With an eclectic style that won’t be tamed, Dezi Paige explores a range of musical styles in her debut, the recently released, Tall Tales. Paige was born to the into a Psychedelic Rock family; she is the daughter of David Getz, the drummer of Big Brother and the Holding Company, where Janis Joplin cut her teeth. With a best friend kind of ease about her, Paige shared with me how her father’s early influence and her world travel have informed her musical styles. I recently spoke with this up-and-coming Rock/Soul artist and asked her 10 questions about her life and her music:
1. What’s in heavy rotation on your iPod right now?
One of my favorites is Tame Impala, Lonersims. Jack White. Ty Segall, with his Twins album. I am loving Beach House. My friend India Shawn released an EP called Origins and my friend Rich King is an amazing artist out here in LA and he released an EP.
2. Where did you grow up?
I grew up in a small town called Fairfax [California], which is in west Marin County. It’s this funky little hippy-dippy town. It’s really special.
3. Your dad famously drummed for the psychedelic rock band Big Brother and the Holding Company, which also featured an up-and-coming Janis Joplin. Do you find a lot of your influences come from your Dad? Or are you musically spurred by other artists that you might have grown up listening to?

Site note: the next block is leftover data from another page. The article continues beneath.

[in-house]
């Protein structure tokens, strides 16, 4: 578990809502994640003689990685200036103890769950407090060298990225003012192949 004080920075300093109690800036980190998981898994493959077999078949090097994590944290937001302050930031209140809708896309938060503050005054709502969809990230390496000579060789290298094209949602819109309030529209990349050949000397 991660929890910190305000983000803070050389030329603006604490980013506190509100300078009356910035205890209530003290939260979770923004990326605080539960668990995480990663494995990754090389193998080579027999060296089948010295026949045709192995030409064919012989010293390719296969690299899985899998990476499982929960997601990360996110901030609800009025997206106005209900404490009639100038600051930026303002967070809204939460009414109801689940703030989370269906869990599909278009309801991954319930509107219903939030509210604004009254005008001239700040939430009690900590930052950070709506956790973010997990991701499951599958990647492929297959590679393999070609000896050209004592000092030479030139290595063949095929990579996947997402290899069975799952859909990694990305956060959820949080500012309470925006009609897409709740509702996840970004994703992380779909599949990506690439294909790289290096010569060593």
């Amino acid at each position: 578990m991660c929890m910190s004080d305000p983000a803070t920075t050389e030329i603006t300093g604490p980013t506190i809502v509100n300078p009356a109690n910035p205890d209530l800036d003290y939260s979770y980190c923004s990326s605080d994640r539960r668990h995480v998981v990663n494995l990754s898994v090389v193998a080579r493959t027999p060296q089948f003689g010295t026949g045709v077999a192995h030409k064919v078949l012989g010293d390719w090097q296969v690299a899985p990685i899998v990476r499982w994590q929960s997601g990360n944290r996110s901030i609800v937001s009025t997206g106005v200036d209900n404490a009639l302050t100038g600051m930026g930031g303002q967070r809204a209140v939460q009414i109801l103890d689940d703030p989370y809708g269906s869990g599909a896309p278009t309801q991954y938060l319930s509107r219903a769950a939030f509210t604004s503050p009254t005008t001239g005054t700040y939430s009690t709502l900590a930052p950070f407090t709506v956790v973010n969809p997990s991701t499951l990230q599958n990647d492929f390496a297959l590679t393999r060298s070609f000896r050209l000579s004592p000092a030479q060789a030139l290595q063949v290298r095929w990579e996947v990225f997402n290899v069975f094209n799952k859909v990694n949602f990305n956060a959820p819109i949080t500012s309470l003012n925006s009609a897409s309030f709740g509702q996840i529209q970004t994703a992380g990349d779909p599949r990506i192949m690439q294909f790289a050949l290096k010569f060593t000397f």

That’s a great question. I think I naturally was influenced by Janis and Big Brother and the Holding Company. [My father] also started me early on The Beatles. Big Brother was probably one of my very very musical first influences. I heard the music from Cheap Thrills like Piece of My Heart, Down on Me, and all those other classic Big Brother songs, so many times just tagging along to these shows when I was little had a big influence on me. That early psychedelic rock.
4. You have this one interlude track on your mix-tape called Beginnings. It’s a clip of a little girl, maybe five years old, which I assume is you, recording with her father. Can you tell me about your first experiences playing music?
Yeah (laughs)! Yeah that’s me, you’re right. Its actually funny, I didn’t realize a lot of people would not realize it was me. I thought it was so obvious. I’m glad you got it. My memories are kind of blurry, but I guess that’s when you could say a started writing and singing. You know, I was like six years old. I would go to the downstairs of our house, that’s where my dad had all his instruments and recording equipment. I remember putting on these big ol’ headphones and sitting there and just kind of singing freestyle -- a stream of thought thing. And he still has all of it.
5. Now I read that you went to UCLA. I’m just going to lay it out there - I’m a USC Trojan, along with many of the other Made Woman ladies. So I’m just going to call a universal truce. But in all seriousness, can you talk a little bit about your time in school - were you a music major? How did you find your college experiences influenced your progression as an artist?